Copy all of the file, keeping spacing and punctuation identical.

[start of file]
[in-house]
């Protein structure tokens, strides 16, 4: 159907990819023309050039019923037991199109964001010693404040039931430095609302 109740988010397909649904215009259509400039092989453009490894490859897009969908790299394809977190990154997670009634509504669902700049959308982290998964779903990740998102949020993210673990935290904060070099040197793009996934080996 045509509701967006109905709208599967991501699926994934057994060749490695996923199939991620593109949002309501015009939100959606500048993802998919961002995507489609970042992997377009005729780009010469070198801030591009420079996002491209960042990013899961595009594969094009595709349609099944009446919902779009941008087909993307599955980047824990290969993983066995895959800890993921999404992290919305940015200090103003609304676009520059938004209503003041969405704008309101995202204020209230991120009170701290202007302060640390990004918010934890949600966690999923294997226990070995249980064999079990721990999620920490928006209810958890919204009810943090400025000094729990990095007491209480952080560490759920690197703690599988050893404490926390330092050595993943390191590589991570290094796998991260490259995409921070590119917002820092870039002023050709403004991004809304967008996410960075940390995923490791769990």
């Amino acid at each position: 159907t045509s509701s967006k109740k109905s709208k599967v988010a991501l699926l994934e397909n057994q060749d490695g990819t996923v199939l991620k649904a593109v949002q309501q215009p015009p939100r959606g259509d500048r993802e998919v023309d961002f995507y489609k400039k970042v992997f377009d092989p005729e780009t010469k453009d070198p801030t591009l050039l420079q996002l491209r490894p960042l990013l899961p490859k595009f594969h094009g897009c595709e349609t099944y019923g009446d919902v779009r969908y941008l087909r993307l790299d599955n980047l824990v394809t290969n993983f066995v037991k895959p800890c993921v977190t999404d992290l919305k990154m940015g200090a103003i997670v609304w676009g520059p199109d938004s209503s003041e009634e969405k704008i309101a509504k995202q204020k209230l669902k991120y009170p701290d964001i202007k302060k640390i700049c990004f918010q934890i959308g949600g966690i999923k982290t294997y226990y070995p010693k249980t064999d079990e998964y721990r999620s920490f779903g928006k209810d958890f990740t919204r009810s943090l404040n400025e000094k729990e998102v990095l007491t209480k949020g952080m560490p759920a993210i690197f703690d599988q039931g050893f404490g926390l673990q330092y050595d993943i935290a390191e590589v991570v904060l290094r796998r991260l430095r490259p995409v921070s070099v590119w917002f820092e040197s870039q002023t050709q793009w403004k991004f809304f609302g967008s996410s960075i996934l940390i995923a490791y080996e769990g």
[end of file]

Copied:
[in-house]
């Protein structure tokens, strides 16, 4: 159907990819023309050039019923037991199109964001010693404040039931430095609302 109740988010397909649904215009259509400039092989453009490894490859897009969908790299394809977190990154997670009634509504669902700049959308982290998964779903990740998102949020993210673990935290904060070099040197793009996934080996 045509509701967006109905709208599967991501699926994934057994060749490695996923199939991620593109949002309501015009939100959606500048993802998919961002995507489609970042992997377009005729780009010469070198801030591009420079996002491209960042990013899961595009594969094009595709349609099944009446919902779009941008087909993307599955980047824990290969993983066995895959800890993921999404992290919305940015200090103003609304676009520059938004209503003041969405704008309101995202204020209230991120009170701290202007302060640390990004918010934890949600966690999923294997226990070995249980064999079990721990999620920490928006209810958890919204009810943090400025000094729990990095007491209480952080560490759920690197703690599988050893404490926390330092050595993943390191590589991570290094796998991260490259995409921070590119917002820092870039002023050709403004991004809304967008996410960075940390995923490791769990």
């Amino acid at each position: 159907t045509s509701s967006k109740k109905s709208k599967v988010a991501l699926l994934e397909n057994q060749d490695g990819t996923v199939l991620k649904a593109v949002q309501q215009p015009p939100r959606g259509d500048r993802e998919v023309d961002f995507y489609k400039k970042v992997f377009d092989p005729e780009t010469k453009d070198p801030t591009l050039l420079q996002l491209r490894p960042l990013l899961p490859k595009f594969h094009g897009c595709e349609t099944y019923g009446d919902v779009r969908y941008l087909r993307l790299d599955n980047l824990v394809t290969n993983f066995v037991k895959p800890c993921v977190t999404d992290l919305k990154m940015g200090a103003i997670v609304w676009g520059p199109d938004s209503s003041e009634e969405k704008i309101a509504k995202q204020k209230l669902k991120y009170p701290d964001i202007k302060k640390i700049c990004f918010q934890i959308g949600g966690i999923k982290t294997y226990y070995p010693k249980t064999d079990e998964y721990r999620s920490f779903g928006k209810d958890f990740t919204r009810s943090l404040n400025e000094k729990e998102v990095l007491t209480k949020g952080m560490p759920a993210i690197f703690d599988q039931g050893f404490g926390l673990q330092y050595d993943i935290a390191e590589v991570v904060l290094r796998r991260l430095r490259p995409v921070s070099v590119w917002f820092e040197s870039q002023t050709q793009w403004k991004f809304f609302g967008s996410s960075i996934l940390i995923a490791y080996e769990g």